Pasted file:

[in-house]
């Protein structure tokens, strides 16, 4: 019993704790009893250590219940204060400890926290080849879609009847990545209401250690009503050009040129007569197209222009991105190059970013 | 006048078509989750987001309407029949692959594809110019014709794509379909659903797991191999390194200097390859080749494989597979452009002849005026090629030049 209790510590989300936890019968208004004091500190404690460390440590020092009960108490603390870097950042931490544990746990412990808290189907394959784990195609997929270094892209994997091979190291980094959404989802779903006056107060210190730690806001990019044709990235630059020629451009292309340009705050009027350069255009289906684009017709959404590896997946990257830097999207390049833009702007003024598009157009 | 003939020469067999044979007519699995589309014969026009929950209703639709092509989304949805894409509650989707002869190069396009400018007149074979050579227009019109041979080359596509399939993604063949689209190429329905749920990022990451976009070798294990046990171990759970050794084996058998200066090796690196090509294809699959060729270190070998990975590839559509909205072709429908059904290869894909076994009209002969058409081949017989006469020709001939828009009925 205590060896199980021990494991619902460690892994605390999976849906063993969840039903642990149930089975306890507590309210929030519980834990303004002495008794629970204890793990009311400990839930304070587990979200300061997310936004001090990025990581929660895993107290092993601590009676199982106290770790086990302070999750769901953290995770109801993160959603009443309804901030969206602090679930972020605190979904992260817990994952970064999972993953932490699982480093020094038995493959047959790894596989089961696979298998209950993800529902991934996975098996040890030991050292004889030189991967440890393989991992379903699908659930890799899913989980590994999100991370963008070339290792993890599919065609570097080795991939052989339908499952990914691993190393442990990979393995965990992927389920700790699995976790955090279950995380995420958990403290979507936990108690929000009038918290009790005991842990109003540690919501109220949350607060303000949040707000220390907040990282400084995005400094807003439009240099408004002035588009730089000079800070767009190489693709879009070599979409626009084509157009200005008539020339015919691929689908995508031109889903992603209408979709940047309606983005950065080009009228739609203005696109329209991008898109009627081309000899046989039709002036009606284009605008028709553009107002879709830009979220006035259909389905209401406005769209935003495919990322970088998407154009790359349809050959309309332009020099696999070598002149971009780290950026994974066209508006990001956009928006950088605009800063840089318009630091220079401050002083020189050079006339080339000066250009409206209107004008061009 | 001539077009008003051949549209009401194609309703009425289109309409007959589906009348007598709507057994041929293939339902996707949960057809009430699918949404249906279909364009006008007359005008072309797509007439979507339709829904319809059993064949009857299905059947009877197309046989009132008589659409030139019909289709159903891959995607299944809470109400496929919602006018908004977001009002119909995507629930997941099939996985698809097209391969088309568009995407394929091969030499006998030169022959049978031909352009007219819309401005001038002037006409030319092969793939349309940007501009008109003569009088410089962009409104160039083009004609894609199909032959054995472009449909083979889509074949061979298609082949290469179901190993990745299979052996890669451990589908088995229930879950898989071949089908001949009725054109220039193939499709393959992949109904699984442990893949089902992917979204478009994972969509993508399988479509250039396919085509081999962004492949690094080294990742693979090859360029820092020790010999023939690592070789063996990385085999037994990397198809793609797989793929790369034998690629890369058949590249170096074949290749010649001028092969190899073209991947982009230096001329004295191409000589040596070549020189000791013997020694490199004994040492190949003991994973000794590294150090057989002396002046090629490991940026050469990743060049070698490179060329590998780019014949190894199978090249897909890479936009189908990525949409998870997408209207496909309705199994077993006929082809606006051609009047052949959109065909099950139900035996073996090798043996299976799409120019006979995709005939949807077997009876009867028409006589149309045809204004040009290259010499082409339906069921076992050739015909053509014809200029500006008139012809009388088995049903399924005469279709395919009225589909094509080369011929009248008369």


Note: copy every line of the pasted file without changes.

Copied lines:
[in-house]
């Protein structure tokens, strides 16, 4: 019993704790009893250590219940204060400890926290080849879609009847990545209401250690009503050009040129007569197209222009991105190059970013 | 006048078509989750987001309407029949692959594809110019014709794509379909659903797991191999390194200097390859080749494989597979452009002849005026090629030049 209790510590989300936890019968208004004091500190404690460390440590020092009960108490603390870097950042931490544990746990412990808290189907394959784990195609997929270094892209994997091979190291980094959404989802779903006056107060210190730690806001990019044709990235630059020629451009292309340009705050009027350069255009289906684009017709959404590896997946990257830097999207390049833009702007003024598009157009 | 003939020469067999044979007519699995589309014969026009929950209703639709092509989304949805894409509650989707002869190069396009400018007149074979050579227009019109041979080359596509399939993604063949689209190429329905749920990022990451976009070798294990046990171990759970050794084996058998200066090796690196090509294809699959060729270190070998990975590839559509909205072709429908059904290869894909076994009209002969058409081949017989006469020709001939828009009925 205590060896199980021990494991619902460690892994605390999976849906063993969840039903642990149930089975306890507590309210929030519980834990303004002495008794629970204890793990009311400990839930304070587990979200300061997310936004001090990025990581929660895993107290092993601590009676199982106290770790086990302070999750769901953290995770109801993160959603009443309804901030969206602090679930972020605190979904992260817990994952970064999972993953932490699982480093020094038995493959047959790894596989089961696979298998209950993800529902991934996975098996040890030991050292004889030189991967440890393989991992379903699908659930890799899913989980590994999100991370963008070339290792993890599919065609570097080795991939052989339908499952990914691993190393442990990979393995965990992927389920700790699995976790955090279950995380995420958990403290979507936990108690929000009038918290009790005991842990109003540690919501109220949350607060303000949040707000220390907040990282400084995005400094807003439009240099408004002035588009730089000079800070767009190489693709879009070599979409626009084509157009200005008539020339015919691929689908995508031109889903992603209408979709940047309606983005950065080009009228739609203005696109329209991008898109009627081309000899046989039709002036009606284009605008028709553009107002879709830009979220006035259909389905209401406005769209935003495919990322970088998407154009790359349809050959309309332009020099696999070598002149971009780290950026994974066209508006990001956009928006950088605009800063840089318009630091220079401050002083020189050079006339080339000066250009409206209107004008061009 | 001539077009008003051949549209009401194609309703009425289109309409007959589906009348007598709507057994041929293939339902996707949960057809009430699918949404249906279909364009006008007359005008072309797509007439979507339709829904319809059993064949009857299905059947009877197309046989009132008589659409030139019909289709159903891959995607299944809470109400496929919602006018908004977001009002119909995507629930997941099939996985698809097209391969088309568009995407394929091969030499006998030169022959049978031909352009007219819309401005001038002037006409030319092969793939349309940007501009008109003569009088410089962009409104160039083009004609894609199909032959054995472009449909083979889509074949061979298609082949290469179901190993990745299979052996890669451990589908088995229930879950898989071949089908001949009725054109220039193939499709393959992949109904699984442990893949089902992917979204478009994972969509993508399988479509250039396919085509081999962004492949690094080294990742693979090859360029820092020790010999023939690592070789063996990385085999037994990397198809793609797989793929790369034998690629890369058949590249170096074949290749010649001028092969190899073209991947982009230096001329004295191409000589040596070549020189000791013997020694490199004994040492190949003991994973000794590294150090057989002396002046090629490991940026050469990743060049070698490179060329590998780019014949190894199978090249897909890479936009189908990525949409998870997408209207496909309705199994077993006929082809606006051609009047052949959109065909099950139900035996073996090798043996299976799409120019006979995709005939949807077997009876009867028409006589149309045809204004040009290259010499082409339906069921076992050739015909053509014809200029500006008139012809009388088995049903399924005469279709395919009225589909094509080369011929009248008369």